So it’s no surprise that in the age of startups the latest predictive algorithm comes from Bloomberg Beta (we love that their manual is hosted on github!), an early stage fund founded by the large media / financial information company. In an article on Medium, they discussed the algorithm they used to predict who will start a venture backed company. It’s a fascinating read.
They have been using the algorithm for two years, with the following results:
Last year, the algorithm identified 350 potential future founders in the San Francisco area and New York
In their estimation, the group was more diverse than the stereotype of a typical VC-backed founder. In their words, “the data don’t understand discrimination”. That said, in this year’s class, only 1 in 5 predicted future founders are women
8 of these potential founders started companies and 3 are venture backed (including the popular tech curation site Product Hunt)
Half of these candidates have changed roles this year and 40% changed companies
Overall, they believe their method is 50x better than random at predicting who will start venture-backed companies.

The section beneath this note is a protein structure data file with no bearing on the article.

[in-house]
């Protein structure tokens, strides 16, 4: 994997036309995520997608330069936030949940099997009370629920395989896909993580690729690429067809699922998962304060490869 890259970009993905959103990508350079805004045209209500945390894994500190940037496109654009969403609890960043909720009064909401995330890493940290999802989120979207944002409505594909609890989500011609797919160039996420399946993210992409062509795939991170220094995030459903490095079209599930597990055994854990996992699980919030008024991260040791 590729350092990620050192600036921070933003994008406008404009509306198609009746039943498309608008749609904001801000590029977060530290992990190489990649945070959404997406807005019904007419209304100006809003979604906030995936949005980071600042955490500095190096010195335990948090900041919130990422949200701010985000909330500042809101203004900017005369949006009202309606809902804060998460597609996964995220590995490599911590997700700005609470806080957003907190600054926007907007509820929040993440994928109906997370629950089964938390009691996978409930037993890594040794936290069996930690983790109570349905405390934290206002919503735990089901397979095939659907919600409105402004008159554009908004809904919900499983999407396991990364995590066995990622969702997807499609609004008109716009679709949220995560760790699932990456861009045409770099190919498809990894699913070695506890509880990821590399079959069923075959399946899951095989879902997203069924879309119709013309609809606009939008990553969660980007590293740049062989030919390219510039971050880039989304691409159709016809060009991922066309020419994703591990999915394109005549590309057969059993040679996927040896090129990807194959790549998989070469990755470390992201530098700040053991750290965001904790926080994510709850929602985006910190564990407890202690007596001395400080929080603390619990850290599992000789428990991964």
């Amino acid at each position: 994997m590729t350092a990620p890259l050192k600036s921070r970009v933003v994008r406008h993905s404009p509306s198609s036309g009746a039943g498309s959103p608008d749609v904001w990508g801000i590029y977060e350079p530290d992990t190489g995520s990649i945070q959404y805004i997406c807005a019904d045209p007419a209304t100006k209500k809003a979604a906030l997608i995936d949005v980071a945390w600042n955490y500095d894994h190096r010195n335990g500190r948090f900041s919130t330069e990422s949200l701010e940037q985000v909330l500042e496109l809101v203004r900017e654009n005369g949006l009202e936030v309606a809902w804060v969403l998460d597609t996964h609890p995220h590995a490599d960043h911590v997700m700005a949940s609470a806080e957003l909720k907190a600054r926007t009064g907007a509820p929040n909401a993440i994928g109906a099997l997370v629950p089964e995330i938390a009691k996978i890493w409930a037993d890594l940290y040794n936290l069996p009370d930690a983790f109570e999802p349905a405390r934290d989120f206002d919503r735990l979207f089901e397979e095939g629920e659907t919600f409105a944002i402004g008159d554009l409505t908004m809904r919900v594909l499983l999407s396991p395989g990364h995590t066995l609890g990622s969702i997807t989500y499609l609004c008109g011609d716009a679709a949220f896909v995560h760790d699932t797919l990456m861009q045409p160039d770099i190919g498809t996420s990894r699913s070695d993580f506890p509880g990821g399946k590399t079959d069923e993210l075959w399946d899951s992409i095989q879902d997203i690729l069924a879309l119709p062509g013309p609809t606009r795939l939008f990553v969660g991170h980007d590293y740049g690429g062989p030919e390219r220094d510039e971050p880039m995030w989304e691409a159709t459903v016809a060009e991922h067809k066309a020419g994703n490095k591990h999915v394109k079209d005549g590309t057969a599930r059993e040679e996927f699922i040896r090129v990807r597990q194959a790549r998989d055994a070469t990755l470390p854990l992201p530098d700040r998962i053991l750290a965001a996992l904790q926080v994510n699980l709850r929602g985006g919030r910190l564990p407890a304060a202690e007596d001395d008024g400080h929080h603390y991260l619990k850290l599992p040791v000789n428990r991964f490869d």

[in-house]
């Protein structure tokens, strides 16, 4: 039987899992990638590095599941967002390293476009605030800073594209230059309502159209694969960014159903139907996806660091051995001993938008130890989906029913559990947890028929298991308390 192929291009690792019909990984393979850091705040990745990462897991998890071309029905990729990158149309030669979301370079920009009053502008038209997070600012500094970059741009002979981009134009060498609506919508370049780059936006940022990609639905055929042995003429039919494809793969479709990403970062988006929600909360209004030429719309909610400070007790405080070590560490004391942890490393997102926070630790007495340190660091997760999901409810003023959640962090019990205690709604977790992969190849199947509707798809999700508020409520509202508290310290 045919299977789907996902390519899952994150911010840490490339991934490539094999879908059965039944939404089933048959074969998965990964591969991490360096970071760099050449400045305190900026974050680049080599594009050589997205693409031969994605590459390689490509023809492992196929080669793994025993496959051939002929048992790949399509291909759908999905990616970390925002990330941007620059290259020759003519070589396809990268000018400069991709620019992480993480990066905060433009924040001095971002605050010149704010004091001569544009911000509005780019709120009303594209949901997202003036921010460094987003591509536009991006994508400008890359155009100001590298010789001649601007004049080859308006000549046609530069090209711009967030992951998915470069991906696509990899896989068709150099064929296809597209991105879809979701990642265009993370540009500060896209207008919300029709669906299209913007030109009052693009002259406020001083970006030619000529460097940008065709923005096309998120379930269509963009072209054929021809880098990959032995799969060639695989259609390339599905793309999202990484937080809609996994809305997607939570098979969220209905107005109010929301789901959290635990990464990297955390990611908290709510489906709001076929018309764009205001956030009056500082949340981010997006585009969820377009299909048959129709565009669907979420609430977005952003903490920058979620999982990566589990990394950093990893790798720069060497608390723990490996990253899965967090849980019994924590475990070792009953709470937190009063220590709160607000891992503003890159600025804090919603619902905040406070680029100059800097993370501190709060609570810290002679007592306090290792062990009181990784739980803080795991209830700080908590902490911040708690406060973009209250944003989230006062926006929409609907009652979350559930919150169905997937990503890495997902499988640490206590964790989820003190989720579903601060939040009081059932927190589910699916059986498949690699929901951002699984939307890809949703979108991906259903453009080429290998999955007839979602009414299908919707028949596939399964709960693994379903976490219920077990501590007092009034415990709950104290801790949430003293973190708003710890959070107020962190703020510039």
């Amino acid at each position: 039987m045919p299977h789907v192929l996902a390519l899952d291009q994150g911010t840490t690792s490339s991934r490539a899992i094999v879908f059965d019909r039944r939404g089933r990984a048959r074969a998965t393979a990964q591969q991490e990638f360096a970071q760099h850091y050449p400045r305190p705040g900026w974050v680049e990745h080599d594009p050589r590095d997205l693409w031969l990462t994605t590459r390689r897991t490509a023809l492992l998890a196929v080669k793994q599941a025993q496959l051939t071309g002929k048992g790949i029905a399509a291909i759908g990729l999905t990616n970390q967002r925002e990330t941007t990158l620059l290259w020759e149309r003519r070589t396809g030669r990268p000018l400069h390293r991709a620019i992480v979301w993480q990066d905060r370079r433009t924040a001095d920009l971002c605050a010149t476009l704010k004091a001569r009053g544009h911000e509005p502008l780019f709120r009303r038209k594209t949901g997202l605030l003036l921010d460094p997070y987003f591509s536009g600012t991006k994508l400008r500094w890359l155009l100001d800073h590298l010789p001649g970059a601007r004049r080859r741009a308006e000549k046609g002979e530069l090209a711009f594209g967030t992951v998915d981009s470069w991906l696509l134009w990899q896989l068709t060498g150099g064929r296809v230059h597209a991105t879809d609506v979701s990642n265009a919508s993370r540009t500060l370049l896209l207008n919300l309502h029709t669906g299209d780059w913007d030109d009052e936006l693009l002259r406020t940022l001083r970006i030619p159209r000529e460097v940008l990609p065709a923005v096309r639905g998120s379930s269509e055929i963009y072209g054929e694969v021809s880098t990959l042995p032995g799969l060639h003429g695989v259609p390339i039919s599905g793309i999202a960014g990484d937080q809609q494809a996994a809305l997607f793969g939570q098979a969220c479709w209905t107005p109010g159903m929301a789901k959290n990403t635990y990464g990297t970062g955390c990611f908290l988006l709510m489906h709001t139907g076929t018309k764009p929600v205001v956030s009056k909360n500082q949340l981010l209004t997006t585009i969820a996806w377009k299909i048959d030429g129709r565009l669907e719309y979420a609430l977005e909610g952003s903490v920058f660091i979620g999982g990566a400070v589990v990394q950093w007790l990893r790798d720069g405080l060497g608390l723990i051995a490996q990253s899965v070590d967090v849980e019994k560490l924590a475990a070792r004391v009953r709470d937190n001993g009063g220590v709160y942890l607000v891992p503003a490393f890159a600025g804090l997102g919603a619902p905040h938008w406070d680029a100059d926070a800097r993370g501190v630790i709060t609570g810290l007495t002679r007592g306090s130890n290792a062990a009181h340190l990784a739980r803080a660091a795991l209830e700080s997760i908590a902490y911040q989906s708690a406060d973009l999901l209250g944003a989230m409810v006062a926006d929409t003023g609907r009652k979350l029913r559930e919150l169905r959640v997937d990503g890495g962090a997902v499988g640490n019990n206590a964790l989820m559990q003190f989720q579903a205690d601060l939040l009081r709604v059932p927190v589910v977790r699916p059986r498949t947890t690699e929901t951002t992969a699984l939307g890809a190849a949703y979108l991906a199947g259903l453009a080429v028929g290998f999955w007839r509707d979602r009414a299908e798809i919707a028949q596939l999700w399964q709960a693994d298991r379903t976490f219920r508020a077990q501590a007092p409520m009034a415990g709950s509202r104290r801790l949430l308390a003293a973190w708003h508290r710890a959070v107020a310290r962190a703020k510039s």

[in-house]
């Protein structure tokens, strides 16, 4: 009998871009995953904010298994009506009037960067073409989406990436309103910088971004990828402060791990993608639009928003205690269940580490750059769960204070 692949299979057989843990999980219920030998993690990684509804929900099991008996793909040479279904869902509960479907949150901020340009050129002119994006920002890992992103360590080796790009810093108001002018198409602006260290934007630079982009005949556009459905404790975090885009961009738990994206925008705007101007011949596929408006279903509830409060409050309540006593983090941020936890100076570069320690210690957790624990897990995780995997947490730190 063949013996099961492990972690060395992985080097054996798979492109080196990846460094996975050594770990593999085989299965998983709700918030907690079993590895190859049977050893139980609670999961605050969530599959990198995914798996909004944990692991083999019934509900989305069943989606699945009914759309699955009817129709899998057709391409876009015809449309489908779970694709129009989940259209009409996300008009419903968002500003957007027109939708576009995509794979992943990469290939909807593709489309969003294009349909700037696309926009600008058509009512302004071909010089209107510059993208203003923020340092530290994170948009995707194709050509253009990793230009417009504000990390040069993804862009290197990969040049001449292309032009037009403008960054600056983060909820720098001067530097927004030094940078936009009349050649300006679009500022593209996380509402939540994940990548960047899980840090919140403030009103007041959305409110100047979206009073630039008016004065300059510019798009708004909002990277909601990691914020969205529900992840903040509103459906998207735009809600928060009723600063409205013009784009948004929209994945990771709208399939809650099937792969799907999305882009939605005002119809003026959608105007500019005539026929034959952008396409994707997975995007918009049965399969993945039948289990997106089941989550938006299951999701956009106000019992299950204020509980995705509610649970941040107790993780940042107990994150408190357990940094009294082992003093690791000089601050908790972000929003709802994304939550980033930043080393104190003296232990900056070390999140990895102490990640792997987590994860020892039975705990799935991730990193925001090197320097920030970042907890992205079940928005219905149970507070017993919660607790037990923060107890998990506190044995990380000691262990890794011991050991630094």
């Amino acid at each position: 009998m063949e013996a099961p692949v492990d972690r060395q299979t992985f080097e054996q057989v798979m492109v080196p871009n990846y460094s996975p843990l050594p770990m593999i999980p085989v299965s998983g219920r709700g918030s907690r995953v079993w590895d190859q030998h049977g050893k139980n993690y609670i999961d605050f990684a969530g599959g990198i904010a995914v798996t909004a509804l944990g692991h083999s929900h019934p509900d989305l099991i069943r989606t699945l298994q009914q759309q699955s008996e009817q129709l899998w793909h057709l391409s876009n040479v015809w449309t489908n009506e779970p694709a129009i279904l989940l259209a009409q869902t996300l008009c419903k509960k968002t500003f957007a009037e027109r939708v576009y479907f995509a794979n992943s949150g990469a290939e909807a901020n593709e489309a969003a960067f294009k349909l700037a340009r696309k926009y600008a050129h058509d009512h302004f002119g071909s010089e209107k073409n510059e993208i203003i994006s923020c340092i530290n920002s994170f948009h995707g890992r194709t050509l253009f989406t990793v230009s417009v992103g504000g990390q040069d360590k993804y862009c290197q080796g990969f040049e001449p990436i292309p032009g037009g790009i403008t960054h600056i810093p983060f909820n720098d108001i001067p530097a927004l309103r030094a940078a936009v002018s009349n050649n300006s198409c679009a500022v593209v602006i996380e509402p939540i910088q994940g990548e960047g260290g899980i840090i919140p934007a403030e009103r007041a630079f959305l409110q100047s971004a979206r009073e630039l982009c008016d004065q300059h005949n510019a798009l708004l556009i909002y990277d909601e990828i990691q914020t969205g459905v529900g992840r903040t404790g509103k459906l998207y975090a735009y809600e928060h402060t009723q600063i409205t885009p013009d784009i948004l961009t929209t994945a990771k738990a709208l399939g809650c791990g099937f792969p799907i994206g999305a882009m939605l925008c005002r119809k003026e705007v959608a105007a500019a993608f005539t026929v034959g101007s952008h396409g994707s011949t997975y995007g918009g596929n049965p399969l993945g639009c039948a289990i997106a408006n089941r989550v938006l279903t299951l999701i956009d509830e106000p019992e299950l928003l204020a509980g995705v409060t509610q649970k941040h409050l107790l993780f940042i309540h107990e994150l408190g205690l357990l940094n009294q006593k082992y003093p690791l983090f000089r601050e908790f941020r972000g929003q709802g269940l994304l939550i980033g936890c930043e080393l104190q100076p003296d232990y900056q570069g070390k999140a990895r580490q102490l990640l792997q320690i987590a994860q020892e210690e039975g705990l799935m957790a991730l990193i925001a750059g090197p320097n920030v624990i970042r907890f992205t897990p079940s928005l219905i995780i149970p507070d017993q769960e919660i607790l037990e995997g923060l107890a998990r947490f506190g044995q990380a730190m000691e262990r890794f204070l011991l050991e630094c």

Bloomberg isn’t the only one in the startup prediction game. The company Growth Science, claims to have an algorithm that does Business Model prediction, allowing “innovators simulate new businesses in highly predictive virtual worlds”, and effectively claiming to predict which startups or models will succeed or fail.
One of Growth Science’s empirical findings is that corporate incubators are not that effective. On their blog, they claim that 70-90% of corporate incubator projects fail and when they do succeed, they are usually base hits rather than home runs. Perhaps that’s why Bloomberg Beta is very careful to distinguish what they do from Bloomberg Ventures, their sibling corporate incubator.
Bloomberg doesn’t specify the prediction duration. So although only 3 out of the 350 predicted founders have actually founded a venture-backed startup a year later, it’s entirely likely that several more will surface in the coming months. Tapwage’s founders alas did not feature in their prediction list (we are devastated), but even if it is 50x more accurate than random, it’s still far from a proven predictive success.
Our anecdotal view is that people who do want to start companies, tend to gravitate towards the startup scene, especially given the continued proliferation of entrepreneurs and capital. So if being a founder is your dream, but you don’t feel ready for that type of commitment, maybe check out one of our many startup channels with curated jobs from leading startups globally. You may as well get started.